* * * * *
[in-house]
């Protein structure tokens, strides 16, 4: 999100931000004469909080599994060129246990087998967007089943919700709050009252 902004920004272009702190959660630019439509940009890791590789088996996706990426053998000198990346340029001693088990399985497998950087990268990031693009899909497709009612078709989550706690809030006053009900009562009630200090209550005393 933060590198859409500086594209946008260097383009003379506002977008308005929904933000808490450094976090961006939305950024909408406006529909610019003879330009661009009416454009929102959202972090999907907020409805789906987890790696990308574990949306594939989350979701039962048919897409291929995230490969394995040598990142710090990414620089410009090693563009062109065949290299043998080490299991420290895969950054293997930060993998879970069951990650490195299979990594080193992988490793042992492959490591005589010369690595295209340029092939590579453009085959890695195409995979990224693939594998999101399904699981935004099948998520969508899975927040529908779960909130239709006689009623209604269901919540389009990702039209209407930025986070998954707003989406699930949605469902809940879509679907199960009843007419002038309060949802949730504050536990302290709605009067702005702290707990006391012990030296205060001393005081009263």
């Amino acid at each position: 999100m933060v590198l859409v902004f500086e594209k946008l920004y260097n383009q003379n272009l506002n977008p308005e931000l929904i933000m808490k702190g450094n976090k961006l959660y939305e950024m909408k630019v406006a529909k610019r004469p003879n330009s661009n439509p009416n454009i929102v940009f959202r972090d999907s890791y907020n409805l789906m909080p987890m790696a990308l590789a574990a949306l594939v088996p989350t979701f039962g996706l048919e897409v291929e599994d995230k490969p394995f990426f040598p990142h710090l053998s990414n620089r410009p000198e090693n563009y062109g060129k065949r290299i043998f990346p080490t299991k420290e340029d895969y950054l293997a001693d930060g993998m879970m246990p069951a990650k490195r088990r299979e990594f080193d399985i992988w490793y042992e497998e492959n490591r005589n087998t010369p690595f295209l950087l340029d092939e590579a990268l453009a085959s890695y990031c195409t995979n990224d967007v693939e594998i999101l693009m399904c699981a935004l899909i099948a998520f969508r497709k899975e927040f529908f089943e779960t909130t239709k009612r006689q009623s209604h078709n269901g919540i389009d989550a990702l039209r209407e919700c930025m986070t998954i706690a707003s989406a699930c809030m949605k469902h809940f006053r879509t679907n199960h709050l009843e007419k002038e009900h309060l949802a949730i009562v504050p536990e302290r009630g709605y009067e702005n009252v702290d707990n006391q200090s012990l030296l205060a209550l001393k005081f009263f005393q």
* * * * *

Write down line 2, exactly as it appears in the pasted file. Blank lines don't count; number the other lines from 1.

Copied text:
């Protein structure tokens, strides 16, 4: 999100931000004469909080599994060129246990087998967007089943919700709050009252 902004920004272009702190959660630019439509940009890791590789088996996706990426053998000198990346340029001693088990399985497998950087990268990031693009899909497709009612078709989550706690809030006053009900009562009630200090209550005393 933060590198859409500086594209946008260097383009003379506002977008308005929904933000808490450094976090961006939305950024909408406006529909610019003879330009661009009416454009929102959202972090999907907020409805789906987890790696990308574990949306594939989350979701039962048919897409291929995230490969394995040598990142710090990414620089410009090693563009062109065949290299043998080490299991420290895969950054293997930060993998879970069951990650490195299979990594080193992988490793042992492959490591005589010369690595295209340029092939590579453009085959890695195409995979990224693939594998999101399904699981935004099948998520969508899975927040529908779960909130239709006689009623209604269901919540389009990702039209209407930025986070998954707003989406699930949605469902809940879509679907199960009843007419002038309060949802949730504050536990302290709605009067702005702290707990006391012990030296205060001393005081009263």